It was 2005 when Augusta Resources first started buying properties in Pima County. Sixteen years later, where does the Rosemont Project stand?
The project has been in litigation for the last two years, with sustained public outcry as a steady background, around the major issues of water drawdown, air and water pollution, endangered wildlife, biodiversity, sacred lands, natural beauty, and social-cultural damage.
The Rosemont Mine has been controversial and administratively complex from its start, involving different kinds of jurisdiction from the US Army Corps of Engineers, US Forest Service, and AZ Department of Environmental Quality.
Following the Forest Service’s favorable Record of Decision, and the issuing of a pivotal Clean Water Act 404 permit in early March 2019 by the Army Corps of Engineers, lawsuits were brought by six major conservation groups and three Arizona tribes.
The Environmental Protection Agency (EPA) and the Army Corps of Engineers are currently at odds over the recent decision by the Corps that the mining company was not required to obtain a permit under the Clean Water Act. “The Corps’ March 24 decision to waive its jurisdiction over the mine site will free mining company Hudbay Minerals Inc. from potential future requirements on an extensive and protracted permitting process that had lasted more than a decade,” reported Tony Davis in the AZ Daily Star. “The Corps said new federal rules covering regulation of development along washes no longer require Hudbay to get a Clean Water Act permit. In an April 8 letter to the Corps, a top official in EPA’s regional office, Tomas Torres, contended the Corps violated a federal policy that would have involved much more formal and detailed consultation with EPA before the decision.”
A major setback to the mine project was delivered in February 2020 by Judge Soto, of the US District Court for Arizona, reversing the Forest Service’s ruling, which would have allowed the use of 2500 acres of Forest Service land for about 36 billion cubic feet of dry-stacked tailings, a volume that would average 340 ft deep over 4 square miles. Among many other community responses, the Center for Biological Diversity saw Soto’s ruling as a “partial victory for the jaguar in in Arizona.”
Hudbay immediately appealed the decision and arguments for and against the appeal concluded a year later, in mid-February 2021. The legal discussion is complex, focusing on the validity of Hudbay-owned claims in the Coronado National Forest as a place to dump the massive tailings. A date for the judges’ ruling has not yet been announced.
The company maintains an optimistic outlook on the results of litigation, saying, in October of 2020, “Hudbay is fully committed to building and operating the Rosemont project once the appeal process has been completed.”
One of the plaintiffs in the suit is Save the Scenic Santa Ritas. For that group, VP Greg Shinsky, in a Nov 13, 2020 letter to the Green Valley News, summarized the current phase from a different point of view: “After winning a victory in Federal court in Tucson on July 31, 2019, Hudbay appealed, and we are now in the 9th Circuit Court of Appeals. We expect a decision in the first half of 2021 and are confident of another win.”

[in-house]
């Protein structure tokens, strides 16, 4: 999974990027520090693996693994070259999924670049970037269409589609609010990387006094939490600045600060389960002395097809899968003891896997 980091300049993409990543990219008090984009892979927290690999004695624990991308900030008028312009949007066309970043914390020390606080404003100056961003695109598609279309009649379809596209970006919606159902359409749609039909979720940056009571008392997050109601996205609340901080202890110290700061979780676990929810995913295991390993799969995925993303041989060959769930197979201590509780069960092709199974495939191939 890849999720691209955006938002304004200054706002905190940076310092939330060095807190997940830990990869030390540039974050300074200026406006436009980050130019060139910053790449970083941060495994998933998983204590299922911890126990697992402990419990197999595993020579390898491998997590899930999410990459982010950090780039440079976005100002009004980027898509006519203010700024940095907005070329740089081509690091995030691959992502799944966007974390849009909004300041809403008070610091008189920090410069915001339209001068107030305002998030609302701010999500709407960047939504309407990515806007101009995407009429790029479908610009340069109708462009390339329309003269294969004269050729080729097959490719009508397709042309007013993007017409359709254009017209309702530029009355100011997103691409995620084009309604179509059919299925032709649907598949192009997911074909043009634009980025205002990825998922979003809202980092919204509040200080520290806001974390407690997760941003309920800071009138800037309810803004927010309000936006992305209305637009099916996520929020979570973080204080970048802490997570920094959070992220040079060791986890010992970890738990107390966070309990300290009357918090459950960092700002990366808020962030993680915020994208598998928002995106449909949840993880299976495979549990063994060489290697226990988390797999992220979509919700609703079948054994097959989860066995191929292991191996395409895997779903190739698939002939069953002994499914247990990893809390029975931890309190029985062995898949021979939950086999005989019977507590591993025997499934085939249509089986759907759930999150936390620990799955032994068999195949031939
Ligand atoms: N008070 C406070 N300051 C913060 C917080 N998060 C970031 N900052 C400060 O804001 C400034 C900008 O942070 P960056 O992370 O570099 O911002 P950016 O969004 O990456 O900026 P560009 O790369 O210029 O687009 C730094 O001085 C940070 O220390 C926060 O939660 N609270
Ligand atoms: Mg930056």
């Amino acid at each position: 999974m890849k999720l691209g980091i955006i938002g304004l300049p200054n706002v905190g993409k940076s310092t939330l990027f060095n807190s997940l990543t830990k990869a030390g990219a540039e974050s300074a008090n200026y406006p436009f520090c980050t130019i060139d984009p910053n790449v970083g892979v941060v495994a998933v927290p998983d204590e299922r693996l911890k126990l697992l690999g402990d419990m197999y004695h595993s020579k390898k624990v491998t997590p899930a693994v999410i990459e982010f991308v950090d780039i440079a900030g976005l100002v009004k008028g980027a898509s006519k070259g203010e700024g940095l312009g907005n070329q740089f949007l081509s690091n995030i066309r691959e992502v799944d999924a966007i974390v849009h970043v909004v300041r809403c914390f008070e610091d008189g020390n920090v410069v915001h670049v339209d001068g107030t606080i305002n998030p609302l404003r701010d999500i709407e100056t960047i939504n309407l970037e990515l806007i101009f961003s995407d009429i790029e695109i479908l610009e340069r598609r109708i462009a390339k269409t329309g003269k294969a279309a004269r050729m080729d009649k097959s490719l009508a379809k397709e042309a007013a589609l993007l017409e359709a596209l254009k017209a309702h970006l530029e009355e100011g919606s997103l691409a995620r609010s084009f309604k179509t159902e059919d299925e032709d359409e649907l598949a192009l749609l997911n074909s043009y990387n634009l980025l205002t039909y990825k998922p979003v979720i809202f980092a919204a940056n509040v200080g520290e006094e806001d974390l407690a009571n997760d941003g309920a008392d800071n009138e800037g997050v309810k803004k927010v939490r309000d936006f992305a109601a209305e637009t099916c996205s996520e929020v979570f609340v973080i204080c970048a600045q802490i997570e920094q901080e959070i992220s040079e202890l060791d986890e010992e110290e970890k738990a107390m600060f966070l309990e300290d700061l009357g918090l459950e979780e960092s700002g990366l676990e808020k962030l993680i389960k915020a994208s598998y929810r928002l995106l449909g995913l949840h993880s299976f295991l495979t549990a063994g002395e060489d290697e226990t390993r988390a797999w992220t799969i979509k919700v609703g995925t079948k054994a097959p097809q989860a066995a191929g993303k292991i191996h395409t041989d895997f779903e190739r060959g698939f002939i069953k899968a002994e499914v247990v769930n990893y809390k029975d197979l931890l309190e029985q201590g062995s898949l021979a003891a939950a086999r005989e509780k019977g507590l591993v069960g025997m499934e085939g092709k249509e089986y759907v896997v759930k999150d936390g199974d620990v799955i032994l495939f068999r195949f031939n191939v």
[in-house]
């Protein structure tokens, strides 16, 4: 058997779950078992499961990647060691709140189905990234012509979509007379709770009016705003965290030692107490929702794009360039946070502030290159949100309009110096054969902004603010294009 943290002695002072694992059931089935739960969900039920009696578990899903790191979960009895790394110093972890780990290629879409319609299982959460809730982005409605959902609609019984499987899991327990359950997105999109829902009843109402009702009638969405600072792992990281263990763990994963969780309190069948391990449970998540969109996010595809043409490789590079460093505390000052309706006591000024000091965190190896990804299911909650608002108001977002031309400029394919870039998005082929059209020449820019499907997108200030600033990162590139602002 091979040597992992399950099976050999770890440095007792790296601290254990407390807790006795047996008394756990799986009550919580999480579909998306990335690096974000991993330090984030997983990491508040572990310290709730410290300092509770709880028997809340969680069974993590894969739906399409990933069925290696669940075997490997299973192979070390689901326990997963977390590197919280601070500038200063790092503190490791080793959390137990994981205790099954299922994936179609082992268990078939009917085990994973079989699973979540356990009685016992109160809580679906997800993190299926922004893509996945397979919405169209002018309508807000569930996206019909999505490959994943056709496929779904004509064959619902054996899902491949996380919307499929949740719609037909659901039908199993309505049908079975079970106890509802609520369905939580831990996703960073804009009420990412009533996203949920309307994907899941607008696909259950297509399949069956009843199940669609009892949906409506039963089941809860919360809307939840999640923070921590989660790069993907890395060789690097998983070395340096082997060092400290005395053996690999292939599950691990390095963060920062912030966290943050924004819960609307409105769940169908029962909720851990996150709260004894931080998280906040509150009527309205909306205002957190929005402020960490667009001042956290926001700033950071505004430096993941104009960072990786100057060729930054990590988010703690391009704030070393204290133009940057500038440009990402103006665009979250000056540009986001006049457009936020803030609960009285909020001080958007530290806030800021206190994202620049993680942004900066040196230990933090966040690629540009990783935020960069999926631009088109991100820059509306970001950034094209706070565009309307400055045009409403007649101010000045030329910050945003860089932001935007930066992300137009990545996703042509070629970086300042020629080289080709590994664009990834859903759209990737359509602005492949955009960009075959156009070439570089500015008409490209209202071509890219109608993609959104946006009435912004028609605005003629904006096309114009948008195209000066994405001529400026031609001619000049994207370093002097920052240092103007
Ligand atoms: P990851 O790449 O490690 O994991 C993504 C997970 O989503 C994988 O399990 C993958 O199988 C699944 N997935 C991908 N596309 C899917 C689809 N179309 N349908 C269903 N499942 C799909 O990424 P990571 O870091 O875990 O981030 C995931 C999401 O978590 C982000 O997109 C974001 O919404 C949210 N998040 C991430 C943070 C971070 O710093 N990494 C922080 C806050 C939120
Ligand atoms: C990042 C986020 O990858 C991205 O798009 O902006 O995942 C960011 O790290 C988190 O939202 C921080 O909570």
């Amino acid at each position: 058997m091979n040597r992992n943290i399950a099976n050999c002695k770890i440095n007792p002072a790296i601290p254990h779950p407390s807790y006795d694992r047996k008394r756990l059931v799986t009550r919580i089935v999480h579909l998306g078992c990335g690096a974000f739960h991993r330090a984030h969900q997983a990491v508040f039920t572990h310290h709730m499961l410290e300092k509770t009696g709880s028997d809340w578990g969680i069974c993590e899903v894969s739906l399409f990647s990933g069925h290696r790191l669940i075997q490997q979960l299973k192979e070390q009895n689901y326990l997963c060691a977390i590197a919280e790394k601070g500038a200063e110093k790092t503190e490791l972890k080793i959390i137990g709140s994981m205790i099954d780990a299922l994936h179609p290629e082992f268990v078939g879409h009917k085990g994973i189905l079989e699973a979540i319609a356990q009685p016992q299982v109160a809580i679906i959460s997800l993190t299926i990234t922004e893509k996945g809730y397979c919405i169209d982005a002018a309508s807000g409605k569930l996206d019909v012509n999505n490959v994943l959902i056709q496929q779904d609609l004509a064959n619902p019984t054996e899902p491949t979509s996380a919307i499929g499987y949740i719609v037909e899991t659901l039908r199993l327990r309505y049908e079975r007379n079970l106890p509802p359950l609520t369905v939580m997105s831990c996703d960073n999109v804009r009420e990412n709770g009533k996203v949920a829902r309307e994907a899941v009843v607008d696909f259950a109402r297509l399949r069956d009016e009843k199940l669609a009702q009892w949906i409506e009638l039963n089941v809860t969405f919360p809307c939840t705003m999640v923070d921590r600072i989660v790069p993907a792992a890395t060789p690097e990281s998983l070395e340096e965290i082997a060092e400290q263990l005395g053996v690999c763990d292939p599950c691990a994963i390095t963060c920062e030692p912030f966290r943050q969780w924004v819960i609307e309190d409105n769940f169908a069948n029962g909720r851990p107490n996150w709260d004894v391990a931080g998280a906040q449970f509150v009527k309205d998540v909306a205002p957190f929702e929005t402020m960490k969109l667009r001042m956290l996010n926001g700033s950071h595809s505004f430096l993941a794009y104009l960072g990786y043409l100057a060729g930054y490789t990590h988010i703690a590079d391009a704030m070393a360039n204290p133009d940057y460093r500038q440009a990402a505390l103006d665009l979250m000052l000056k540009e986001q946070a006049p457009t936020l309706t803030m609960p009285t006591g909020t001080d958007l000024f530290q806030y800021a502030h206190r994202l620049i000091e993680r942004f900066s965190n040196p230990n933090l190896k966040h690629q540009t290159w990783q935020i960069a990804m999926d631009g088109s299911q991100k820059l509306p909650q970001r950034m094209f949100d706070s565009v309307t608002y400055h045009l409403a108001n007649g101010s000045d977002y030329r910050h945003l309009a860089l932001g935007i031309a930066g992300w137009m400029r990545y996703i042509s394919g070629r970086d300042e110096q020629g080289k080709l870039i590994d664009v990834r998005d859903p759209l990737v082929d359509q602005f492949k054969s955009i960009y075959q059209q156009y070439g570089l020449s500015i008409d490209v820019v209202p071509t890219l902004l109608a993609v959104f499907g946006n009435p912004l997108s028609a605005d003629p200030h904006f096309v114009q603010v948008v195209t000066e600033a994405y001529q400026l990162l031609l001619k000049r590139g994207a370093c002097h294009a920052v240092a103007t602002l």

Last year Hudbay began a new phase of mineral exploration on private, patented land they hold, straddling the ridge where Gunsight Pass sits, northwest of the proposed open pit of the original Rosemont Copper proposal, in a zone of about 20 historical mines. The making of roads and drill pads is visible from SR 83, as well as from Green Valley, above the former town of Helvetia. The company claims to have struck good copper deposits at significantly shallower depths than the first Rosemont Mine proposal. They named the explored area “Copper World,” and now present it to investors as a potentially very lucrative second mine on their property.
If Copper World were developed as a mine, it could chop apart the north horizon of the Santa Rita Mountains, create massive tailings visible from both sides of the range, and consume water in aquifers in the Santa Cruz River basin from Green Valley and Sahuarita to Tucson.
The outcome of a second protracted legal effort against Hudbay, that alleges that atrocities were committed by mining company security personnel in indigenous communities around Hudbay’s former Fenix Mine in Guatemala, may affect the corporation’s future as well. In this decade-long case, thirteen members of the indigenous Mayan population from the village of El Estor are pursuing three related precedent-setting lawsuits in Ontario Superior Court against Hudbay. The cases involve murder, rape of individual women, gang rape and the eviction of villagers.
On January 6, 2021, a former chief of security for the Fenix mine pleaded guilty to criminal charges in connection with the assault and homicide events of the Canadian case, as reported in The Financial Post. Gonzalez’ plea was in a Guatemalan court, so this admission is not directly in the Canadian case, but Lawyer Murray Klippenstein summarized the effect of this guilty plea: “This pulls the rug out from Hudbay’s main denial right now.”
This is a precedent-setting case holding a major mine company internationally accountable and is being closely followed by the mining sector and beyond.
So, is the Rosemont Project dead or alive? Depends on who you ask.